The Wunnummin Lake Airport is a public airport operated by the Government of Ontario. It is located two nautical miles (3.7 kilometres or 2.3 miles) south of the First Nations community of Wunnummin Lake in Ontario, Canada. The Wunnummin Lake is one of the two sites (the other being Kingfisher Lake) where the community of the Big Beaver House were relocated after fire razed their old settlements.
The airport mostly serves domestic flights and is considered as a small airport with light air traffic. It is currently served by Wasaya Airlines, with flights going to and from Angling Lake and Kingfisher Lake. The airport also receives flights Summer Beaver. Wunnummin Lake Airport resides at an elevation of 819 feet or 250 metres above mean sea level, and has a gravel surfaced runway designated 16/34, with length of 3,511 feet or 1,070 metres.
What to see & do
The Wunnummin Lake First Nation is an Oji-Cree First Nation located 360 kilometres northeast of Sioux Lookout in Ontario, Canada. It is registered with a population of 565 (2007 figures). The Wunnummin Lake community can be accessed primarily through air transportation, however during certain seasons travellers may use the winter trails, winter road system, or waterways.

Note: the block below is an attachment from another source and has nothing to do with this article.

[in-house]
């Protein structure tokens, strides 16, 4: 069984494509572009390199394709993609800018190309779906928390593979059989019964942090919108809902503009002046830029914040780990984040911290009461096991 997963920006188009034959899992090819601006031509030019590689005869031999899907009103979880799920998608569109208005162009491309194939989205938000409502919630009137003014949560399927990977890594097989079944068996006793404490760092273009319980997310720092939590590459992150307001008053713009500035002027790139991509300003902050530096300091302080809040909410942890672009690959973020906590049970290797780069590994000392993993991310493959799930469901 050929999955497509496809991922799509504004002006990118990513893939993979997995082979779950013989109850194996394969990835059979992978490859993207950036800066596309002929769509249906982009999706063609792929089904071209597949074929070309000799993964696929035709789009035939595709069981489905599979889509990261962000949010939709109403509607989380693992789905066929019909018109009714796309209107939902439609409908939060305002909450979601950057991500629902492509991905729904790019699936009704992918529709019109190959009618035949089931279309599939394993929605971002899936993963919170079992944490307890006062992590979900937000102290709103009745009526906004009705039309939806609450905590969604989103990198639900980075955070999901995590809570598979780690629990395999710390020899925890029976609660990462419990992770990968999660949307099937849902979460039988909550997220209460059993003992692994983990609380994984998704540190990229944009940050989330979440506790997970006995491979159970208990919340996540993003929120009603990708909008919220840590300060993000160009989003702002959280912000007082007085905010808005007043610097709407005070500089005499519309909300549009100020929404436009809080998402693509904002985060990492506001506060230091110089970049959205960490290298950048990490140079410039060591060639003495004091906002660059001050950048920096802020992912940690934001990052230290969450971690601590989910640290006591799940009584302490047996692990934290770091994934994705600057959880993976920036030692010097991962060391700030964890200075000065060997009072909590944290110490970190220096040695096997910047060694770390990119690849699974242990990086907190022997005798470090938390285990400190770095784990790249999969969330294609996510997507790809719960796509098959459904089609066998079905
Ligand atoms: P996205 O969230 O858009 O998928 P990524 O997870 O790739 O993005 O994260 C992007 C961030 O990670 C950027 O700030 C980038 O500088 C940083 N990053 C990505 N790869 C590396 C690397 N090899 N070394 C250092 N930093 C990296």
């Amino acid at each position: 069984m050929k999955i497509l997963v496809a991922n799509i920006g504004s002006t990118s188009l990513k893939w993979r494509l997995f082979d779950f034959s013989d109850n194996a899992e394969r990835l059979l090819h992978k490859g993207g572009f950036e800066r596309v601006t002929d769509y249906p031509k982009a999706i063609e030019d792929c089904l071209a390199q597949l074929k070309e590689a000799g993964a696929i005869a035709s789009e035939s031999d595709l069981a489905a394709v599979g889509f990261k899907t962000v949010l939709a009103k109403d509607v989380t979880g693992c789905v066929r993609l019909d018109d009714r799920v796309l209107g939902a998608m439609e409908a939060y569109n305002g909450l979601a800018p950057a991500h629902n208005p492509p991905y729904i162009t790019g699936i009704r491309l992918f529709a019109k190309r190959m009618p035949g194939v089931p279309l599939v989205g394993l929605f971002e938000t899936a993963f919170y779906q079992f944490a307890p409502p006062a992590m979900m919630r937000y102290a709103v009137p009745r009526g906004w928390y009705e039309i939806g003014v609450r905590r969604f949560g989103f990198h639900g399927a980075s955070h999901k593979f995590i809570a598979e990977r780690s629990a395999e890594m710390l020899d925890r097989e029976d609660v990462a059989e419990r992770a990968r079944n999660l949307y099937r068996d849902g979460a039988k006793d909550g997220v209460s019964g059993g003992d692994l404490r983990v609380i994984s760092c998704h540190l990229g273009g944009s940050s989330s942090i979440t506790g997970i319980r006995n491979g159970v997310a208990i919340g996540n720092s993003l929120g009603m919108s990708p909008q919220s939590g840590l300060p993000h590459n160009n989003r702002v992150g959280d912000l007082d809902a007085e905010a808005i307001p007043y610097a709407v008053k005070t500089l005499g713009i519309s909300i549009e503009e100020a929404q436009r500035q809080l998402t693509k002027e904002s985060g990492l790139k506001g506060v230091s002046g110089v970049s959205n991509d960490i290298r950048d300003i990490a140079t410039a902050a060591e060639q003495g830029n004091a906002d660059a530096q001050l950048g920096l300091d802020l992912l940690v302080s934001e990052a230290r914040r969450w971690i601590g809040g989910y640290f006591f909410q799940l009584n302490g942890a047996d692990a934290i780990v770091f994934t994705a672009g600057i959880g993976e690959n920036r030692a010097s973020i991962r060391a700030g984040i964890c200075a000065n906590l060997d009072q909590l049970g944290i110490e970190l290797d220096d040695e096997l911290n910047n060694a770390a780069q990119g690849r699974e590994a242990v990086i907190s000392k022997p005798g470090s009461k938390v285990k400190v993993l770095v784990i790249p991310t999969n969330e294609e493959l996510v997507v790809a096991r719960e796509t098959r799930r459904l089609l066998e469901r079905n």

The Wunnummin Lake is called “Wanaman-zaaga'igan”, which means “Vermillion Lake”, in reference to the vermillion-coloured clay about the lake. Legend says that the “Crane manidoo” used to hunt for food found the “Big Beaver” that lived on the Pipestone River. He then chased the “Big Beaver” and its baby to the site. When the “Crane manidoo” caught up with the legendary creature and its spawn, he killed the baby beaver and put it aside in the site with foliage, letting its blood spill from its wound. The blood from the baby beaver is believed to have seeped into the ground, staining the clay underneath the lake to a rich reddish-brownish-orange colour.
Tourism in the conventional sense of the word is not present here, but for travellers who itch to explore the area, tourism in the Wunnummin Lake First Nations community is a different adventure altogether. The lack of settlement calls for setting up camps and bonfires, while the lack of restaurants and other comforts call for creativity – especially in gathering food. Further, the natural environment of the community is filled with wildlife and vegetation that cannot be seen in urban areas, which is perfect if after some 'back-to-your-roots' hunt. Activities that can be enjoyed here include fishing, hunting, and trapping. A major attraction here is the Broken Beaver Dam.
How to get around Wunnummin Lake
The relatively small community of Wunnummin Lake can be explored by foot. There are no established bus networks here, nor does the place have car rental services. Should travellers wish to have private means of transport, they may bring their own vehicles (e.g. cars, bikes, ATVs, etc.).
How to get there
The Wunnummin Lake Airport connects the First Nations community of Wunnummin Lake to Kingfisher Lake and Angling Lake. Services are provided regularly by Wasaya Airlines.
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